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For the serious student and avid lover of Tolkien,
This review is from: The Complete History of Middle-Earth: Vol Three (Hardcover)
With this mammoth release, we get the literary backstory, so to say, of J. R. R. Tolkien's turmoil and travails of the composition of one of the most complex fantasies every constructed. Gather all twelve previously published volumes into three huge books, these tell the final story of Tolkien's world, in all its grandeur and heart breaking beauty. The hefty price tag that is attached is to be expected, seeing it covers twelve expensive single volumes. The first two volumes deal with the earliest form of THE SILMARILLION, the next are the epic LAYS that were never completed, and showing Tolkien was a poet of very accomplished calibre. THE SHAPING deals with the geography and physical history, while THE LOST ROAD shows us an unfinished novel and several other unearthed treasures. The real meat, to literary historians who are not specialized in Tolkien and to the causal fan, is the volumes VI-IX, which deal with the creation of THE LORD OF THE RINGS, one of the most significant volumes ever released the world, online with Homer, Virgil, and Dante. This is a graduate level look at what goes in the making of a literary masterpiece. The last of the volumes deal with Tolkien's attempt to recast THE SILMARILLION in sometimes radical departures from the accepted structure. The last volume is THE PEOPLES OF MIDDLE-EARTH, which are the appendices of THE LORD OF THE RINGS, and several interesting tidbits, included a Numenor story and THE NEW SHADOW, the aborted sequel to THE LORD OF THE RINGS.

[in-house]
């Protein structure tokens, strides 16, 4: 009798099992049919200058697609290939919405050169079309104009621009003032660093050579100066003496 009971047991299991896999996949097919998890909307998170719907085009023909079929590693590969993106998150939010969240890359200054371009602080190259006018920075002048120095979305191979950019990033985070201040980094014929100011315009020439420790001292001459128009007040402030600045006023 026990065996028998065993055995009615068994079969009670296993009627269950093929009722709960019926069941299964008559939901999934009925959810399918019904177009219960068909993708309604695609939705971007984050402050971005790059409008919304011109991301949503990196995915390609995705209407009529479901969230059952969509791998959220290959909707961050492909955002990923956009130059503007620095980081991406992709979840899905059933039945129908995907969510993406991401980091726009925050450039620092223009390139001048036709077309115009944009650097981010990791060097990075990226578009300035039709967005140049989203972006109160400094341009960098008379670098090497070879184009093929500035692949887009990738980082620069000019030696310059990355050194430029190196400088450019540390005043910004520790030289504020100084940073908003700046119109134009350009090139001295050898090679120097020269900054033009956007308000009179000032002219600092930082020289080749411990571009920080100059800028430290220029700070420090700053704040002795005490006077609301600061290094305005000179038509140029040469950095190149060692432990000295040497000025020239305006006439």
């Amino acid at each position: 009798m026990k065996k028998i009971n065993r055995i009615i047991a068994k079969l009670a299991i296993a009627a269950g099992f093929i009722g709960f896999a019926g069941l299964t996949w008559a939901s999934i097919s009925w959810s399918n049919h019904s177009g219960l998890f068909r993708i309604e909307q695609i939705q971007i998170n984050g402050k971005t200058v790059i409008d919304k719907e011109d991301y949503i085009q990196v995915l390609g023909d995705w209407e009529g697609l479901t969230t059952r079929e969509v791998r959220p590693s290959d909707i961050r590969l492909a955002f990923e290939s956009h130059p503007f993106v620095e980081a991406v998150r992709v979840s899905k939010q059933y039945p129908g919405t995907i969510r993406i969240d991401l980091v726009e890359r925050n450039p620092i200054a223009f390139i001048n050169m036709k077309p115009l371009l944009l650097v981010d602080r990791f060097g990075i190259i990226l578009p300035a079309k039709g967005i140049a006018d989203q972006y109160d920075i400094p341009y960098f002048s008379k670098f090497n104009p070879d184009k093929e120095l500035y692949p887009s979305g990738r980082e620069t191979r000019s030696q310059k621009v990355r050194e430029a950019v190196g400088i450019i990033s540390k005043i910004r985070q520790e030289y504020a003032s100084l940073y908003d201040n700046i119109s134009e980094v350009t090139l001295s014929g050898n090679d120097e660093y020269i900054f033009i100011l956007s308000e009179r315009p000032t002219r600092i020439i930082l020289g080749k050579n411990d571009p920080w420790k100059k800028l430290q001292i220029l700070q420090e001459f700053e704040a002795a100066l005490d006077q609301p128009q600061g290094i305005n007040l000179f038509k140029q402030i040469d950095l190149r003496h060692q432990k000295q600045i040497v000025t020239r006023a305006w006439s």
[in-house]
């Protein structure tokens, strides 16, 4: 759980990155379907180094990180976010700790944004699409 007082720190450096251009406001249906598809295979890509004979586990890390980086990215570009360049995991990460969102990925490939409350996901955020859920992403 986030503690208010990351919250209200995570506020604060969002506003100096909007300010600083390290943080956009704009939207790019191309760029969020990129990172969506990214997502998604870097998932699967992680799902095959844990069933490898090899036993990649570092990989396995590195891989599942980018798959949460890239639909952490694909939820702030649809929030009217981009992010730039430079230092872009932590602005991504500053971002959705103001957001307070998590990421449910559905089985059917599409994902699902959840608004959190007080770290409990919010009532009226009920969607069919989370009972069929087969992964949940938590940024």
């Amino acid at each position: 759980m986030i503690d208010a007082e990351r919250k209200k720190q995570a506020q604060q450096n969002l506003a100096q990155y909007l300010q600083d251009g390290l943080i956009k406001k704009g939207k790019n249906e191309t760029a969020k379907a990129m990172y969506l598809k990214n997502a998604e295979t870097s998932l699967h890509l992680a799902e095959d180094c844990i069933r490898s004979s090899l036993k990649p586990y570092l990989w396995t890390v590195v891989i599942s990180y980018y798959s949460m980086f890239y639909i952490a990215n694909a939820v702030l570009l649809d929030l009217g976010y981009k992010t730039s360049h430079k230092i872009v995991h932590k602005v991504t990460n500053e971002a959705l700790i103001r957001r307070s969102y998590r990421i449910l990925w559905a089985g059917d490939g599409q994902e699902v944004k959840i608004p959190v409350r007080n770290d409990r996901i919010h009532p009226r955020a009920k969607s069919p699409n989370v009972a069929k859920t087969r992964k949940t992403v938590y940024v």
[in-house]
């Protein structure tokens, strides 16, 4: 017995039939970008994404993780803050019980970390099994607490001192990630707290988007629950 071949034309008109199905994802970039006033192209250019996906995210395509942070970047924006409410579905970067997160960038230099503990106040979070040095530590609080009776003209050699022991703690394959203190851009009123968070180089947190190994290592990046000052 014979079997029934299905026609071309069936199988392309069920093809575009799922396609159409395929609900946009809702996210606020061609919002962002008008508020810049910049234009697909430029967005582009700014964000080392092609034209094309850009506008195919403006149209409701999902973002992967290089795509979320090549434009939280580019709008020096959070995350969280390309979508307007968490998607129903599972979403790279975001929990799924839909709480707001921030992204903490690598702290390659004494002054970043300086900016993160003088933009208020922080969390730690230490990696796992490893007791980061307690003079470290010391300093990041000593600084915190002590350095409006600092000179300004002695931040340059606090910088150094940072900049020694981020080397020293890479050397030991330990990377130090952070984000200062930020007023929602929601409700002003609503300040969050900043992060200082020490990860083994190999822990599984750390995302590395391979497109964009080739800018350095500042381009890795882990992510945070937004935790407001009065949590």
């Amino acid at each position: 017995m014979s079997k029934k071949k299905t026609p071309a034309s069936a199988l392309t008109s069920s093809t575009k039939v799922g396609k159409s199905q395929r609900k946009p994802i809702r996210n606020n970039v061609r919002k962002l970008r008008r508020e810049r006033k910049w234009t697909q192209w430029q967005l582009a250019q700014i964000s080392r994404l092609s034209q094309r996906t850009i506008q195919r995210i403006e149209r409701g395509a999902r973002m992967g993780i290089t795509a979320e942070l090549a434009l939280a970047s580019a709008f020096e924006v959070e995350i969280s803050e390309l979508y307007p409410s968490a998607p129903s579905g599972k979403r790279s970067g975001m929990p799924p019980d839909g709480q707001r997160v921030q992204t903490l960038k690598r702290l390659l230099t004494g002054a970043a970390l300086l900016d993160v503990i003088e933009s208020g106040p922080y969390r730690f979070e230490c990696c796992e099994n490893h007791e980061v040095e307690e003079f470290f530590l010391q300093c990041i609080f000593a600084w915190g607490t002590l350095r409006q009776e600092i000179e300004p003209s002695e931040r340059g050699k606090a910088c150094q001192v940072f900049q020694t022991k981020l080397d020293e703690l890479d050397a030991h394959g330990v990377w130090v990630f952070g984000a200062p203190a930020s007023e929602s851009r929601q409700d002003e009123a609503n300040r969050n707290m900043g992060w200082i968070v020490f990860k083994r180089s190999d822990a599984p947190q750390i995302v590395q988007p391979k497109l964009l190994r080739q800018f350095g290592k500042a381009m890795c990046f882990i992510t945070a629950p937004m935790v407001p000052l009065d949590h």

This publication is for the serious student and lover of J. R. R. Tolkien's work. The causal fan will find this much too expensive and much too expansive. For those only marginally interested the volumes dealing with THE LORD OF THE RINGS trilogy novel should be looked at. But those who love Middle-earth and want to marvel at Tolkien's work, this is a must-have purchase. It's a very rare opportunity to see the creation of a work of such massive import to our international societies. Tolkien's commitment to this birthing process of a beautiful work of art truly stands out as one of the great efforts of Man to give homage to his God, as Tolkien saw it (read his essay on Faerie Stories), and I see it as well. Get it and become immersed – though beware this detailing the construction of this elaborate universe, which means these are rough drafts and various other things that didn't make it into publication in Tolkien's time, adding a huge amount of material to Tolkien's fandom to consider. Christopher's editorial notes are a must have. Thanks to the Tolkien family and to Christopher for their support of their father (who died in 1973) and of his son for the publication of this work. A very unique moment in literary history indeed.